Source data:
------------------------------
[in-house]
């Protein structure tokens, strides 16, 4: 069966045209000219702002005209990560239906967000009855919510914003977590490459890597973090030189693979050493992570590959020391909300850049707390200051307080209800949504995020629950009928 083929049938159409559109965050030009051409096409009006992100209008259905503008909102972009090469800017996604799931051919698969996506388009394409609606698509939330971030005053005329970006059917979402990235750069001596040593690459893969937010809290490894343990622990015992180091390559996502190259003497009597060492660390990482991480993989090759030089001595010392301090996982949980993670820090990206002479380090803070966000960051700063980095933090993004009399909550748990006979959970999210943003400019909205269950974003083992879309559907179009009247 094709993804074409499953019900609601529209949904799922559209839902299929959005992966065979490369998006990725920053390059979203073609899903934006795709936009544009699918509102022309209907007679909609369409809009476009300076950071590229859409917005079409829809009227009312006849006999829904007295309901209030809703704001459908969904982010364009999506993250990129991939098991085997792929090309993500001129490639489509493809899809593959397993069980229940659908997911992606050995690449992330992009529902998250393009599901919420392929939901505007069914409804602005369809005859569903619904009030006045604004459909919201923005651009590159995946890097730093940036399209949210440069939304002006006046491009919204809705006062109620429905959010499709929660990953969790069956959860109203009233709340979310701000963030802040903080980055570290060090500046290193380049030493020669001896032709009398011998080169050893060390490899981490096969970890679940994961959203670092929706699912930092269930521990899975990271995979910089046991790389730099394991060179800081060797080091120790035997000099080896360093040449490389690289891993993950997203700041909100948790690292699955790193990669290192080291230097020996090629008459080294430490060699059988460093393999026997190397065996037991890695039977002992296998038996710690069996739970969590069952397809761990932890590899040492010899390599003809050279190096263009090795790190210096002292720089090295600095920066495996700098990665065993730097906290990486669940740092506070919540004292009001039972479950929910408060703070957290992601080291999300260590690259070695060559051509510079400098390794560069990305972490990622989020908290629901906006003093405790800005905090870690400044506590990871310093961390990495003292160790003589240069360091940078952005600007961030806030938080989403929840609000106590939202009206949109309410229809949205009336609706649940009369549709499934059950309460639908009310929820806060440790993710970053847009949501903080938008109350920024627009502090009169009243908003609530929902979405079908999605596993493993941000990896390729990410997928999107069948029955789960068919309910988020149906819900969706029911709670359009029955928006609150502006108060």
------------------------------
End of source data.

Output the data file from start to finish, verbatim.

[in-house]
């Protein structure tokens, strides 16, 4: 069966045209000219702002005209990560239906967000009855919510914003977590490459890597973090030189693979050493992570590959020391909300850049707390200051307080209800949504995020629950009928 083929049938159409559109965050030009051409096409009006992100209008259905503008909102972009090469800017996604799931051919698969996506388009394409609606698509939330971030005053005329970006059917979402990235750069001596040593690459893969937010809290490894343990622990015992180091390559996502190259003497009597060492660390990482991480993989090759030089001595010392301090996982949980993670820090990206002479380090803070966000960051700063980095933090993004009399909550748990006979959970999210943003400019909205269950974003083992879309559907179009009247 094709993804074409499953019900609601529209949904799922559209839902299929959005992966065979490369998006990725920053390059979203073609899903934006795709936009544009699918509102022309209907007679909609369409809009476009300076950071590229859409917005079409829809009227009312006849006999829904007295309901209030809703704001459908969904982010364009999506993250990129991939098991085997792929090309993500001129490639489509493809899809593959397993069980229940659908997911992606050995690449992330992009529902998250393009599901919420392929939901505007069914409804602005369809005859569903619904009030006045604004459909919201923005651009590159995946890097730093940036399209949210440069939304002006006046491009919204809705006062109620429905959010499709929660990953969790069956959860109203009233709340979310701000963030802040903080980055570290060090500046290193380049030493020669001896032709009398011998080169050893060390490899981490096969970890679940994961959203670092929706699912930092269930521990899975990271995979910089046991790389730099394991060179800081060797080091120790035997000099080896360093040449490389690289891993993950997203700041909100948790690292699955790193990669290192080291230097020996090629008459080294430490060699059988460093393999026997190397065996037991890695039977002992296998038996710690069996739970969590069952397809761990932890590899040492010899390599003809050279190096263009090795790190210096002292720089090295600095920066495996700098990665065993730097906290990486669940740092506070919540004292009001039972479950929910408060703070957290992601080291999300260590690259070695060559051509510079400098390794560069990305972490990622989020908290629901906006003093405790800005905090870690400044506590990871310093961390990495003292160790003589240069360091940078952005600007961030806030938080989403929840609000106590939202009206949109309410229809949205009336609706649940009369549709499934059950309460639908009310929820806060440790993710970053847009949501903080938008109350920024627009502090009169009243908003609530929902979405079908999605596993493993941000990896390729990410997928999107069948029955789960068919309910988020149906819900969706029911709670359009029955928006609150502006108060």